Chad Fowler/William Parker/Anders Griffen: Broken Unbroken (2022, Mahakala Music): Arkansas-based free jazz saxophonist, dials it back a bit here by playing stritch, saxello, and alto flute. Backed by bass and drums, with Griffen also playing some trumpet. B+(***) [bc]

Chad Fowler/William Parker/Anders Griffen: Thinking Unthinking (2022, Mahakala Music): Same group, probably same session, three more pieces (47:58). B+(***) [bc]

Joel Futterman/Steve Hirsh: Warp & Weft (2021, Mahakala Music, 2CD): Piano and drums duo. B+(***) [bc]

Joel Futterman/William Parker/Chad Fowler/Steve Hirsh: The Deep (2022, Mahakala Music): Piano, bass, sax, drums, playing one 51:56 piece, recorded in one take. Enough going on that the piano explosions stand out even more. A- [bc]

Matthew Halsall: The Temple Within (2022, Gondwana, EP): British trumpet player, DJ, label head, dozen-plus albums since 2008. Four tracks, 23:10, mixes in flute, harp, piano/organ, bass drums, extra percussion. Likes a good beat. B+(**)

Heart of the Ghost: Summons (2022, No Quarter): Avant-sax trio from DC area, Jarrett Gilgore on alto/soprano sax, with Luke Stewart (bass) and Ian McColm (drums). They have a couple previous cassetts, plus a live album with Dave Ballou. Hype suggests they started in punk, then got creative. Blasts right out of the gate, still steady with the horn chills down or drops out. B+(***) [bc]

Steve Hirsh/Zoh Amba/Luke Stewart: An Unlikely Place (2022, Mahakala Music): Drums, tenor sax/piano, bass. Amba, originally from Tennessee but based in New York, seems to be the breakout free jazz star of the year, but three earlier albums have eluded my grasp. This is an unplanned 48:19 improv, strong enough to suggest that Amba should be a subject for further research. B+(***) [bc]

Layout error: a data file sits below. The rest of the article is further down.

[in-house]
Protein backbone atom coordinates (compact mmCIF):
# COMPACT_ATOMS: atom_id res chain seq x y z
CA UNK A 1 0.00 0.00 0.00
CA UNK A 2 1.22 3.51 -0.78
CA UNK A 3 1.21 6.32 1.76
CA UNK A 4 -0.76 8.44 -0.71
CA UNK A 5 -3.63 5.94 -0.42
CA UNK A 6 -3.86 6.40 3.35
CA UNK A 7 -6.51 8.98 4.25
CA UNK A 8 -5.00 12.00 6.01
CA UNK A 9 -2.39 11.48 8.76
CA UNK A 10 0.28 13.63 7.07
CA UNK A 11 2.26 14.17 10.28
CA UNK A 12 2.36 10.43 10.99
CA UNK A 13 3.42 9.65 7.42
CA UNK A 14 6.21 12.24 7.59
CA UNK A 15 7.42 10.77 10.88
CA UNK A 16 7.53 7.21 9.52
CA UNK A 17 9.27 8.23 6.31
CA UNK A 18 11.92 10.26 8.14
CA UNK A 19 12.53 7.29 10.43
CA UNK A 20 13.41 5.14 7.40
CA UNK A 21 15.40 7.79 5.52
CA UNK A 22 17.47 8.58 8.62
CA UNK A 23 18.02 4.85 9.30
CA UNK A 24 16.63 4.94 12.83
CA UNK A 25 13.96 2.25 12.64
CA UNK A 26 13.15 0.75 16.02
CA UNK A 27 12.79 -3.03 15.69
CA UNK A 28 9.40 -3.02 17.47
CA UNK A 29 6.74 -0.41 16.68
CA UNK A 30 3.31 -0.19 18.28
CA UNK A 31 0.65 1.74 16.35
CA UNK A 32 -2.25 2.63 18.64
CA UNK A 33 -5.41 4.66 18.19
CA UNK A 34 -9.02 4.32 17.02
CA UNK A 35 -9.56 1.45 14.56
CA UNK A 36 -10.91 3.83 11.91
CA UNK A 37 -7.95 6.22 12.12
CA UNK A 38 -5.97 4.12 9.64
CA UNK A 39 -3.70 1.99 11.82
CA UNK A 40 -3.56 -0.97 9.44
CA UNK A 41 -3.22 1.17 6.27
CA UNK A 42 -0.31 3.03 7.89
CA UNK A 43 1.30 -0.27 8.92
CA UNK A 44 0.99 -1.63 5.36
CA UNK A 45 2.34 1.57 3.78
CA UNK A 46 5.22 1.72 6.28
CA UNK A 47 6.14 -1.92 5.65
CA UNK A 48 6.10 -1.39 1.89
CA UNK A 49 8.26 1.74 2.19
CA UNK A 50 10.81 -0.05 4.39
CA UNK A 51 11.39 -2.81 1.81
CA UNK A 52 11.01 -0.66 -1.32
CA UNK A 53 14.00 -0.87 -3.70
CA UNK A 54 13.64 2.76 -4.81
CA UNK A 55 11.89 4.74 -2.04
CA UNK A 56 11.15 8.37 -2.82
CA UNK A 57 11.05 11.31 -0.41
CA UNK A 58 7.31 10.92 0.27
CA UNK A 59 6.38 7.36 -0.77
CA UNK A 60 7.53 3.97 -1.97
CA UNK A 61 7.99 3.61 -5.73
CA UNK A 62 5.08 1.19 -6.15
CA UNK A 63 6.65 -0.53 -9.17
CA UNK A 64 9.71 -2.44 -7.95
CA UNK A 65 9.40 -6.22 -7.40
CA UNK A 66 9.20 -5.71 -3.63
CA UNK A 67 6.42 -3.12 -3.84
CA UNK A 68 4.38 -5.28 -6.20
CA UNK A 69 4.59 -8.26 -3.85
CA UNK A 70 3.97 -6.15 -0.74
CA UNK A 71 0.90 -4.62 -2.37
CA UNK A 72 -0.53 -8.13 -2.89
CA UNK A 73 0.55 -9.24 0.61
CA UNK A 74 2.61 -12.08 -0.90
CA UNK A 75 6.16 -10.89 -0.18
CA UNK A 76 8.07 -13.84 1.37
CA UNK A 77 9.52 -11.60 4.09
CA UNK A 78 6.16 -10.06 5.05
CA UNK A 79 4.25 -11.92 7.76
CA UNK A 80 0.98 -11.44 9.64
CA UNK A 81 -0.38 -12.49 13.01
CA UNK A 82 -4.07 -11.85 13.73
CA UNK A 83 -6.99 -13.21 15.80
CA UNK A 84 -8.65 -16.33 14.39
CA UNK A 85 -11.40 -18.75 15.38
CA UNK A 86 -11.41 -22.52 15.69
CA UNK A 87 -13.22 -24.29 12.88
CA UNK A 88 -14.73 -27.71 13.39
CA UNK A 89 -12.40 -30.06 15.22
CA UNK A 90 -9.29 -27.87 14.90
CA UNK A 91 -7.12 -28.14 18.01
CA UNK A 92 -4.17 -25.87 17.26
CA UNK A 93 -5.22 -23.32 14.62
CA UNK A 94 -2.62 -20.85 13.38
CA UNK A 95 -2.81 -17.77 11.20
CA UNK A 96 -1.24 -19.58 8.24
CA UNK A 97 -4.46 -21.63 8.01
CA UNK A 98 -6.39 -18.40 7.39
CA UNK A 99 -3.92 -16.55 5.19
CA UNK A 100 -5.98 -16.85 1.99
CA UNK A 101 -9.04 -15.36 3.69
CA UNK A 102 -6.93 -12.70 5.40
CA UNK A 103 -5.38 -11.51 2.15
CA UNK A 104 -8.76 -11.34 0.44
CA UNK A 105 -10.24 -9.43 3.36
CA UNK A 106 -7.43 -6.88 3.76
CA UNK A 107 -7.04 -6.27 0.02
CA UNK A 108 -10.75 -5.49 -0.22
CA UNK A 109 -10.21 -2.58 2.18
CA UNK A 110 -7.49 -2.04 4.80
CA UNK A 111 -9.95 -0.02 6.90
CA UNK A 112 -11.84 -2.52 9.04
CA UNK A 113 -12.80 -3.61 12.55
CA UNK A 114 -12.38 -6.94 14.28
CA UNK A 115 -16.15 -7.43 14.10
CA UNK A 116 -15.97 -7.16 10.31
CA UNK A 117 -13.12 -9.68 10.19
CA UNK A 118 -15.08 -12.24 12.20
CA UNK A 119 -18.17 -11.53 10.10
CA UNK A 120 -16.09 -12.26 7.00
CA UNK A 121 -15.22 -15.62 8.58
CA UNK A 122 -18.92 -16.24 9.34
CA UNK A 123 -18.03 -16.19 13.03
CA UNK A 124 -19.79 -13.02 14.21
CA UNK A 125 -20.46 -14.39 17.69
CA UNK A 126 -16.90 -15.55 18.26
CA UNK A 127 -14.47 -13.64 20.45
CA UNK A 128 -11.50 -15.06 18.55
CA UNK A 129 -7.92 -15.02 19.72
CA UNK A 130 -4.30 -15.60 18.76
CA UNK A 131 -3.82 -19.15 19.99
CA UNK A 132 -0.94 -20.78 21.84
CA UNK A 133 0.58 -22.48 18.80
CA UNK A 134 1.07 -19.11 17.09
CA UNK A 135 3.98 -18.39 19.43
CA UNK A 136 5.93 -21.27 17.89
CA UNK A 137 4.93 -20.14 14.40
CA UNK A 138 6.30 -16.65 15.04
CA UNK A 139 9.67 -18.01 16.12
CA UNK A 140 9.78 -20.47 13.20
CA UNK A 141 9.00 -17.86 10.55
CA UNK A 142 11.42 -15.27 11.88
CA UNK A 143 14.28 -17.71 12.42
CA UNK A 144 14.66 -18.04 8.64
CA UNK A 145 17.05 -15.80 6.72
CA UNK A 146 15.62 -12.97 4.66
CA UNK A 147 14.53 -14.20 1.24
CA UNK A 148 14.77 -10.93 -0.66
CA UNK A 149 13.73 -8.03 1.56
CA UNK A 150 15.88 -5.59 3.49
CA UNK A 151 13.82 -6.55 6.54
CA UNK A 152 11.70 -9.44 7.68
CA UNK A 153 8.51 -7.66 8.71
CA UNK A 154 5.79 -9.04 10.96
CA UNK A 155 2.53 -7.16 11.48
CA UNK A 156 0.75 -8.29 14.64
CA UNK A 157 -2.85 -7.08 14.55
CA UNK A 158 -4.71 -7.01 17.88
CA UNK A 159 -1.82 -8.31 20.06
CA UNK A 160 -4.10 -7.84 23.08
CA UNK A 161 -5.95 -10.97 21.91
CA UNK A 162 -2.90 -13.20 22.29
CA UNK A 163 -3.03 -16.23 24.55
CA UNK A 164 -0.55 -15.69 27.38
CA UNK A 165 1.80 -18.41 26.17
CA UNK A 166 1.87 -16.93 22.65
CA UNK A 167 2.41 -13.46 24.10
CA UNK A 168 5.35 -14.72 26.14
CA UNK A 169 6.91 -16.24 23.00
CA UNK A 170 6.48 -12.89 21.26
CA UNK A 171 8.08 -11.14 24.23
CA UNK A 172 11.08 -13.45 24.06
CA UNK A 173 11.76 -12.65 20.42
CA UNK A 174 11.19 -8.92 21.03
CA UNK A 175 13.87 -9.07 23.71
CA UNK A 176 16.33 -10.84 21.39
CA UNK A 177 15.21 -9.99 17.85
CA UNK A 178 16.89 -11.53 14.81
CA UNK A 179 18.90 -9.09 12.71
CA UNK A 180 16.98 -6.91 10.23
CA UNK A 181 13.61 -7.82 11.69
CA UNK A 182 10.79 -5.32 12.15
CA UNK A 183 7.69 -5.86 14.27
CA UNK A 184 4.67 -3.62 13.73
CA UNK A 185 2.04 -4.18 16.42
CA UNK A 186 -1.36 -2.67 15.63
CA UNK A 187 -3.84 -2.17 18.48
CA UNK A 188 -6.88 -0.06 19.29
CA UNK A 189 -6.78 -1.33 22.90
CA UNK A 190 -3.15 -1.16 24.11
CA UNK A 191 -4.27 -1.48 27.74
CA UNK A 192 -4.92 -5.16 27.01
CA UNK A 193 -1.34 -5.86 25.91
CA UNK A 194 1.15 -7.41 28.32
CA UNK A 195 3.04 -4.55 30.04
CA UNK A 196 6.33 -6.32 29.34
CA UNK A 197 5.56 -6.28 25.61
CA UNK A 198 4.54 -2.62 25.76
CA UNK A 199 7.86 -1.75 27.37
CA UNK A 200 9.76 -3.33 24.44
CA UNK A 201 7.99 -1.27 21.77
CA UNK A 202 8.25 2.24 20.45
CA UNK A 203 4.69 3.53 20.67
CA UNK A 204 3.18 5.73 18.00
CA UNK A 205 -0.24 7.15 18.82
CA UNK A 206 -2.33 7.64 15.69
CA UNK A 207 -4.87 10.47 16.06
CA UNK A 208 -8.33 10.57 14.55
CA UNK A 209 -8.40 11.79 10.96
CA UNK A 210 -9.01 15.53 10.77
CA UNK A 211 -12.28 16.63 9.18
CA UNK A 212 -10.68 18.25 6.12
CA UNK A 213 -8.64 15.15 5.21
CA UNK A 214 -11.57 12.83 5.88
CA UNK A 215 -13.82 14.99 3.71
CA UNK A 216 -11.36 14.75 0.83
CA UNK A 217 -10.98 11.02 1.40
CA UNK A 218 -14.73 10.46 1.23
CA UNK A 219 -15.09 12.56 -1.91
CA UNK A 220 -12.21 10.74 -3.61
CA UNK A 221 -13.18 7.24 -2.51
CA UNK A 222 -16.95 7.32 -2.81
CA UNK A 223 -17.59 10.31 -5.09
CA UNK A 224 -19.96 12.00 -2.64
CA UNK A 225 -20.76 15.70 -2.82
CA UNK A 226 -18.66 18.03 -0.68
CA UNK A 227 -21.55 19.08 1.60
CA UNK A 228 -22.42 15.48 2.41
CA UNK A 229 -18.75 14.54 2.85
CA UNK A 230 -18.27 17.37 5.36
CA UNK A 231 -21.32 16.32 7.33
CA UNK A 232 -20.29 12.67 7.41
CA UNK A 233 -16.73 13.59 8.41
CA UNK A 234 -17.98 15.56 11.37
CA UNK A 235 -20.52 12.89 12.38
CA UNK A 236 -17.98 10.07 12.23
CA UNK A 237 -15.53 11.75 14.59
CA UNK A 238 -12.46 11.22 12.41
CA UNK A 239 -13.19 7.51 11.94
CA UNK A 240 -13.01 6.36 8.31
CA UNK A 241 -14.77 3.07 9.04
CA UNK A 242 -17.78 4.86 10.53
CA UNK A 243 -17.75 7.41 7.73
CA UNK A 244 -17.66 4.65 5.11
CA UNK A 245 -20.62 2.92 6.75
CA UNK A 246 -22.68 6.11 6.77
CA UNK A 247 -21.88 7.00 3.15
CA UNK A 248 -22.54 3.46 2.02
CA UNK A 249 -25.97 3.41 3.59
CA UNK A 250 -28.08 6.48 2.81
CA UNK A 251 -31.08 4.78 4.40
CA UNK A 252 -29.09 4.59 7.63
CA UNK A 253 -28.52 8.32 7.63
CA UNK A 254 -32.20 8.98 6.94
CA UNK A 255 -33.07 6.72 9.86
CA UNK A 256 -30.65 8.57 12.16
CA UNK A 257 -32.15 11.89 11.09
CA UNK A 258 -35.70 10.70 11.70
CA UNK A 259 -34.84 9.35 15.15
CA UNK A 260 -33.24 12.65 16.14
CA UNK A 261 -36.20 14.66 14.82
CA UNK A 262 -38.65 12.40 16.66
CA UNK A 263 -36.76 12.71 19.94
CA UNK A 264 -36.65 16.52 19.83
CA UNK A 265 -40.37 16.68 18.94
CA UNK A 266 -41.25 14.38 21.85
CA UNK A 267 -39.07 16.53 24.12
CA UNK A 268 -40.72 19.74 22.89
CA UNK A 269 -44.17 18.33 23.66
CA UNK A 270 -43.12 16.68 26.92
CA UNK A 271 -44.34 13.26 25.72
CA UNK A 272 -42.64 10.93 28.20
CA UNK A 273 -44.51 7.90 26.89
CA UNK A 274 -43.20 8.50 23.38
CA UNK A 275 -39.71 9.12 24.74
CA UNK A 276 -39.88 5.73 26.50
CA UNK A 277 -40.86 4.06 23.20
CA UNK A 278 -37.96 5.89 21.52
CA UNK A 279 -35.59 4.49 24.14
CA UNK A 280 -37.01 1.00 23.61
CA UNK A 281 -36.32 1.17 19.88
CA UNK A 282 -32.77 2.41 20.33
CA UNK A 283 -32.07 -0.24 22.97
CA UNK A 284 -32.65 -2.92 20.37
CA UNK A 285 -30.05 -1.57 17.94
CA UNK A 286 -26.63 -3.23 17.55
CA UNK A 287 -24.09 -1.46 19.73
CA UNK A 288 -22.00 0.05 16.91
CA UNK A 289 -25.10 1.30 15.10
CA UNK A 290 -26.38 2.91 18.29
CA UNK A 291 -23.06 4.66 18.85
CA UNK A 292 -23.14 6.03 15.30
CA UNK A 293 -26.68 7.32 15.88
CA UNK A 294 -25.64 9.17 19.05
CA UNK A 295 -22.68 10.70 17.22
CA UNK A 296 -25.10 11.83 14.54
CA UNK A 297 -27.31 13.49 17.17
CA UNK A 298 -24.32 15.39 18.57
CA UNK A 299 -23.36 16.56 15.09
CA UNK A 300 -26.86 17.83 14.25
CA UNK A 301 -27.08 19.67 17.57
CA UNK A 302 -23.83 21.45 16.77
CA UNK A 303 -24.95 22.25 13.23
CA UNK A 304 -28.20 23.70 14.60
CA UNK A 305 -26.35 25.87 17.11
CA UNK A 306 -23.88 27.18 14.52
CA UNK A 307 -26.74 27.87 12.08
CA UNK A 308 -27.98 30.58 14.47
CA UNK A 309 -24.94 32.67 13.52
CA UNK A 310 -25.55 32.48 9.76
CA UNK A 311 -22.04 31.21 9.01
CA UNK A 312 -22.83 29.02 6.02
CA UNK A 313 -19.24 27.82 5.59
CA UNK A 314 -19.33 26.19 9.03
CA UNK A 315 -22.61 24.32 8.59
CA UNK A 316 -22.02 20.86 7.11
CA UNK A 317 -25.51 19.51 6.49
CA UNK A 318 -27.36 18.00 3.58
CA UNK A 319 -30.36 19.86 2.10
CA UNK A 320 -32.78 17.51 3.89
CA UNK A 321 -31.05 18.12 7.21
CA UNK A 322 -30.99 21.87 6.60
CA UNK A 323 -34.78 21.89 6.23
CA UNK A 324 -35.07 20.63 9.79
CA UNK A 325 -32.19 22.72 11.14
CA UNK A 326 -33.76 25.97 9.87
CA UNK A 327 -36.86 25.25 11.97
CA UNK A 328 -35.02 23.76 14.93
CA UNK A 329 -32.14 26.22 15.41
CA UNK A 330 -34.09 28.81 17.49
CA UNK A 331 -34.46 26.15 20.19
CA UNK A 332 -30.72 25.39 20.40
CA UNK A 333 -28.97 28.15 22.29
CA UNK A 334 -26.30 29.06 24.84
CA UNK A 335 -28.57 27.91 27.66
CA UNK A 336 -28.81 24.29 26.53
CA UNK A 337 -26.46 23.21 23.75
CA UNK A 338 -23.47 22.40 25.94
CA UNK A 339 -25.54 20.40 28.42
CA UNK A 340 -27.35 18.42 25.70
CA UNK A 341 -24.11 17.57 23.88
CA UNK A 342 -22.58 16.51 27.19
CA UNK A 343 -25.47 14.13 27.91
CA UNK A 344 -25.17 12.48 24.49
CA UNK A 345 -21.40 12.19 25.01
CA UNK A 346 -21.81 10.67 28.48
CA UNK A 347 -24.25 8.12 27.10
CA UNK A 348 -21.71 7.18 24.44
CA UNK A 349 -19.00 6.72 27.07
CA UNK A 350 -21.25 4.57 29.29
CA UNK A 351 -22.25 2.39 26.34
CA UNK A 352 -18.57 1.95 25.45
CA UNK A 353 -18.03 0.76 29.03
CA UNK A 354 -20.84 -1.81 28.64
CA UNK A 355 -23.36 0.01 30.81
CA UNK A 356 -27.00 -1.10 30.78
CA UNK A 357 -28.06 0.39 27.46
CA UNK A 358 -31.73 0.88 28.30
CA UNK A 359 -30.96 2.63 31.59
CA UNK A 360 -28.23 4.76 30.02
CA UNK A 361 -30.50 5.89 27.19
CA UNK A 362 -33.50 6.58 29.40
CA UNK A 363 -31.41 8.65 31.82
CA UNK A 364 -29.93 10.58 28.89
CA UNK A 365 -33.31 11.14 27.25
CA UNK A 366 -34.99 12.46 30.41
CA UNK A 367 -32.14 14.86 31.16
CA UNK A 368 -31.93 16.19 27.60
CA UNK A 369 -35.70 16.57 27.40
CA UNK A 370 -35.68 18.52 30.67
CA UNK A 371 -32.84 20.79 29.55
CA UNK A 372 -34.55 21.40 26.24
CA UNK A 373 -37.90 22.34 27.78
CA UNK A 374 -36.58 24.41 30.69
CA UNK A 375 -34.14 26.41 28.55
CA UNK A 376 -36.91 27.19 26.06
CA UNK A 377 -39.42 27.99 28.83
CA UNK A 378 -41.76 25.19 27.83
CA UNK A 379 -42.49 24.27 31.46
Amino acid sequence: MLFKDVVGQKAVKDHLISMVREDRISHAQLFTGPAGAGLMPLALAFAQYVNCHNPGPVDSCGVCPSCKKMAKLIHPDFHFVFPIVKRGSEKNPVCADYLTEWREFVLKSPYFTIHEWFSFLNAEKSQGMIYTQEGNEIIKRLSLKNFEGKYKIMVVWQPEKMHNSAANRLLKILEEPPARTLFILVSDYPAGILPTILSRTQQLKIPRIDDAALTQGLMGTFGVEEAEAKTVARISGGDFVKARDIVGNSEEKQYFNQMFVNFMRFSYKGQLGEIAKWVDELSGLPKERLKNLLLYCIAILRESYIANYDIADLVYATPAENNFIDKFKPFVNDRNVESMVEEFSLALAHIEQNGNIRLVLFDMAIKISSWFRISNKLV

JER: Bothered/Unbothered (2022, Bad Time): Alias for Jeremy Hunter, of Skatune Network, first album. Upbeat ska. B+(*) [sp]

K.O.G.: Zone 6, Agege (2022, Pura Vida Sounds): Kweku Sackey, from Ghana but based in England, initials for Kweku of Ghana, first album -- Bandcamp has various singles and EPs, attributed to K.O.G. & the Zongo Brigade. Souped up highlife, rapping at times. B+(**) [sp]

The Koreatown Oddity: Isthisforreal? (2022, Stones Throw): Rapper, Dominique Purdy, from Los Angeles (despite the initial misdirection), started in stand up comedy, prolific since 2012. B+(*) [sp]

Steve Lehman & Sélébéyone: Xaybu: The Unseen (2022, Pi): Alto saxophonist, studied under Jackie McLean and Anthony Braxton, has released some of the finest avant-jazz albums of the last 15 years, took a radical turn with his 2016 Sélébéyone, a fusion of electronics, hip-hop, and mbalax -- the title translates as "intersection" from Wolof. Here he doubles down, with vocals in Wolof (Gaston Bandimic) and English (HPrizm), an extra saxophone (Maciek Lasserre on soprano), and drums (Damion Reid). Uncredited electronics and samples. Dense, with sharp edges, the sax breaks remarkable, but few and far between. B+(***) [cd]

Enrico Rava/Fred Hersch: The Song Is You (2021 [2022], ECM): Trumpet and piano duets: five standards, ranging from Monk to Jobim, one original each, one joint improv. Very comfortable. B+(***) [sp]